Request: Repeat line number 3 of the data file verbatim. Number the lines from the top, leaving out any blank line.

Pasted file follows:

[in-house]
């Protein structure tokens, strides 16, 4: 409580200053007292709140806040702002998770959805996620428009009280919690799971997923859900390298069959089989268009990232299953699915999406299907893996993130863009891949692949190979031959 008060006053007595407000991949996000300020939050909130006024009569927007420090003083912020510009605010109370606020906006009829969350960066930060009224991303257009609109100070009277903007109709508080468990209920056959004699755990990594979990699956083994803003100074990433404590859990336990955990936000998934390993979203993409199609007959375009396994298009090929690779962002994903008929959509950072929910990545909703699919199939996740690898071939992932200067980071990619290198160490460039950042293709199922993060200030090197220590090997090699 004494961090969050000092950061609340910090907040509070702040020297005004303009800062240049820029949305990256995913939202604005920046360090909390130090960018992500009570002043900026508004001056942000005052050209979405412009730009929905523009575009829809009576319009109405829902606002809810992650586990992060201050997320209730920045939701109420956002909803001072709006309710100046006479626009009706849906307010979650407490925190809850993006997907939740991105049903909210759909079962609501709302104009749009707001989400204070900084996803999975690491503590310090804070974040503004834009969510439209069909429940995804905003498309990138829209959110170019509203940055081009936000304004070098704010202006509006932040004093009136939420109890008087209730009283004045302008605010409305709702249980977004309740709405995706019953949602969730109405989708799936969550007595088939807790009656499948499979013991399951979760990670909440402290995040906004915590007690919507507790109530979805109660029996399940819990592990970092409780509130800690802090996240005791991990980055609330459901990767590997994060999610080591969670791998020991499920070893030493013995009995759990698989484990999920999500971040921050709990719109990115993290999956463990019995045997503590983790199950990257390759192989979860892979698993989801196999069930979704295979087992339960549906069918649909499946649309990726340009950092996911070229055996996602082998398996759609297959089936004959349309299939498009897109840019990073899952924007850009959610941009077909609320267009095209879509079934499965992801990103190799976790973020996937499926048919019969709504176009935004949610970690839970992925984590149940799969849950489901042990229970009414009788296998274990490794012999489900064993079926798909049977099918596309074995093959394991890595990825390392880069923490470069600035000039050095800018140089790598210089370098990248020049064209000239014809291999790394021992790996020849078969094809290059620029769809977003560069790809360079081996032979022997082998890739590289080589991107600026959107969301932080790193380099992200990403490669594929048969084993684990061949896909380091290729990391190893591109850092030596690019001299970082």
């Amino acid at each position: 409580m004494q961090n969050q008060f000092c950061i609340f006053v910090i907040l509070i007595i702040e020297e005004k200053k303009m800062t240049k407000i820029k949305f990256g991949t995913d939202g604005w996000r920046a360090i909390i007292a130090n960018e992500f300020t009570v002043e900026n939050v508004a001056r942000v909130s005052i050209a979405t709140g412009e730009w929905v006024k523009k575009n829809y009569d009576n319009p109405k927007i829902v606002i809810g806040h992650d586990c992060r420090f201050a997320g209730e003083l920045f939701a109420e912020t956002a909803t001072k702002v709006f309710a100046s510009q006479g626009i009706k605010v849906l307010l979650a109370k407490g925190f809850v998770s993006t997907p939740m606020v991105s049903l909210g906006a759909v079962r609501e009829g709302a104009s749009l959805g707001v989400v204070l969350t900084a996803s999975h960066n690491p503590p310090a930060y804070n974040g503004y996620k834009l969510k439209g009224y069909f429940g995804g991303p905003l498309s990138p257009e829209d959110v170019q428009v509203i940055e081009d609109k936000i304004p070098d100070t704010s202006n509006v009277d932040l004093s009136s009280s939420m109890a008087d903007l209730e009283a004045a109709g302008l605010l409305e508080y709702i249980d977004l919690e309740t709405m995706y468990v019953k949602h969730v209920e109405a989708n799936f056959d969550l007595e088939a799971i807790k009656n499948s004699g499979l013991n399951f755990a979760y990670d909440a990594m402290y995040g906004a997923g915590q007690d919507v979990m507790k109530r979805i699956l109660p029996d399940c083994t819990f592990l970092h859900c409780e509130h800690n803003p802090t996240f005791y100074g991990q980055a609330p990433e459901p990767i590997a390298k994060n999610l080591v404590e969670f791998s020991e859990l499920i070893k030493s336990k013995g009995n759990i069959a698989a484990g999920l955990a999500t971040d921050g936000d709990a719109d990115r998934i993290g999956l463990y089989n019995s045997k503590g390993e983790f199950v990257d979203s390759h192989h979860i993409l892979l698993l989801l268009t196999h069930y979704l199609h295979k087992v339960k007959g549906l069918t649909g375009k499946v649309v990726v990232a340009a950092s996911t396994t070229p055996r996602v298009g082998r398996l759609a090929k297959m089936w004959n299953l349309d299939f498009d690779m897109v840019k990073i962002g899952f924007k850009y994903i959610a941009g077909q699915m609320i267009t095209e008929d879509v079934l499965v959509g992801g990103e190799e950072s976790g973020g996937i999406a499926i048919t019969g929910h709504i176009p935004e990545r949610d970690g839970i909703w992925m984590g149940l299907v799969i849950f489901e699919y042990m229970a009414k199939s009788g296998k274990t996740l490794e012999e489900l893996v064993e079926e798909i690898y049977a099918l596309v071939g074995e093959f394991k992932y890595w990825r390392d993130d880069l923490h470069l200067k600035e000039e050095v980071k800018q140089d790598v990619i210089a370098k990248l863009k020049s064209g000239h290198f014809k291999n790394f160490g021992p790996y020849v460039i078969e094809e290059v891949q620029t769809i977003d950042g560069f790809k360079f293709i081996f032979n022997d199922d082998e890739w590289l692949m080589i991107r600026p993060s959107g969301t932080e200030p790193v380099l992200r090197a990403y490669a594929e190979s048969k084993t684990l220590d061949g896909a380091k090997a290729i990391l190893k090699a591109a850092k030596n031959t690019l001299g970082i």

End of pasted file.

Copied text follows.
């Amino acid at each position: 409580m004494q961090n969050q008060f000092c950061i609340f006053v910090i907040l509070i007595i702040e020297e005004k200053k303009m800062t240049k407000i820029k949305f990256g991949t995913d939202g604005w996000r920046a360090i909390i007292a130090n960018e992500f300020t009570v002043e900026n939050v508004a001056r942000v909130s005052i050209a979405t709140g412009e730009w929905v006024k523009k575009n829809y009569d009576n319009p109405k927007i829902v606002i809810g806040h992650d586990c992060r420090f201050a997320g209730e003083l920045f939701a109420e912020t956002a909803t001072k702002v709006f309710a100046s510009q006479g626009i009706k605010v849906l307010l979650a109370k407490g925190f809850v998770s993006t997907p939740m606020v991105s049903l909210g906006a759909v079962r609501e009829g709302a104009s749009l959805g707001v989400v204070l969350t900084a996803s999975h960066n690491p503590p310090a930060y804070n974040g503004y996620k834009l969510k439209g009224y069909f429940g995804g991303p905003l498309s990138p257009e829209d959110v170019q428009v509203i940055e081009d609109k936000i304004p070098d100070t704010s202006n509006v009277d932040l004093s009136s009280s939420m109890a008087d903007l209730e009283a004045a109709g302008l605010l409305e508080y709702i249980d977004l919690e309740t709405m995706y468990v019953k949602h969730v209920e109405a989708n799936f056959d969550l007595e088939a799971i807790k009656n499948s004699g499979l013991n399951f755990a979760y990670d909440a990594m402290y995040g906004a997923g915590q007690d919507v979990m507790k109530r979805i699956l109660p029996d399940c083994t819990f592990l970092h859900c409780e509130h800690n803003p802090t996240f005791y100074g991990q980055a609330p990433e459901p990767i590997a390298k994060n999610l080591v404590e969670f791998s020991e859990l499920i070893k030493s336990k013995g009995n759990i069959a698989a484990g999920l955990a999500t971040d921050g936000d709990a719109d990115r998934i993290g999956l463990y089989n019995s045997k503590g390993e983790f199950v990257d979203s390759h192989h979860i993409l892979l698993l989801l268009t196999h069930y979704l199609h295979k087992v339960k007959g549906l069918t649909g375009k499946v649309v990726v990232a340009a950092s996911t396994t070229p055996r996602v298009g082998r398996l759609a090929k297959m089936w004959n299953l349309d299939f498009d690779m897109v840019k990073i962002g899952f924007k850009y994903i959610a941009g077909q699915m609320i267009t095209e008929d879509v079934l499965v959509g992801g990103e190799e950072s976790g973020g996937i999406a499926i048919t019969g929910h709504i176009p935004e990545r949610d970690g839970i909703w992925m984590g149940l299907v799969i849950f489901e699919y042990m229970a009414k199939s009788g296998k274990t996740l490794e012999e489900l893996v064993e079926e798909i690898y049977a099918l596309v071939g074995e093959f394991k992932y890595w990825r390392d993130d880069l923490h470069l200067k600035e000039e050095v980071k800018q140089d790598v990619i210089a370098k990248l863009k020049s064209g000239h290198f014809k291999n790394f160490g021992p790996y020849v460039i078969e094809e290059v891949q620029t769809i977003d950042g560069f790809k360079f293709i081996f032979n022997d199922d082998e890739w590289l692949m080589i991107r600026p993060s959107g969301t932080e200030p790193v380099l992200r090197a990403y490669a594929e190979s048969k084993t684990l220590d061949g896909a380091k090997a290729i990391l190893k090699a591109a850092k030596n031959t690019l001299g970082i």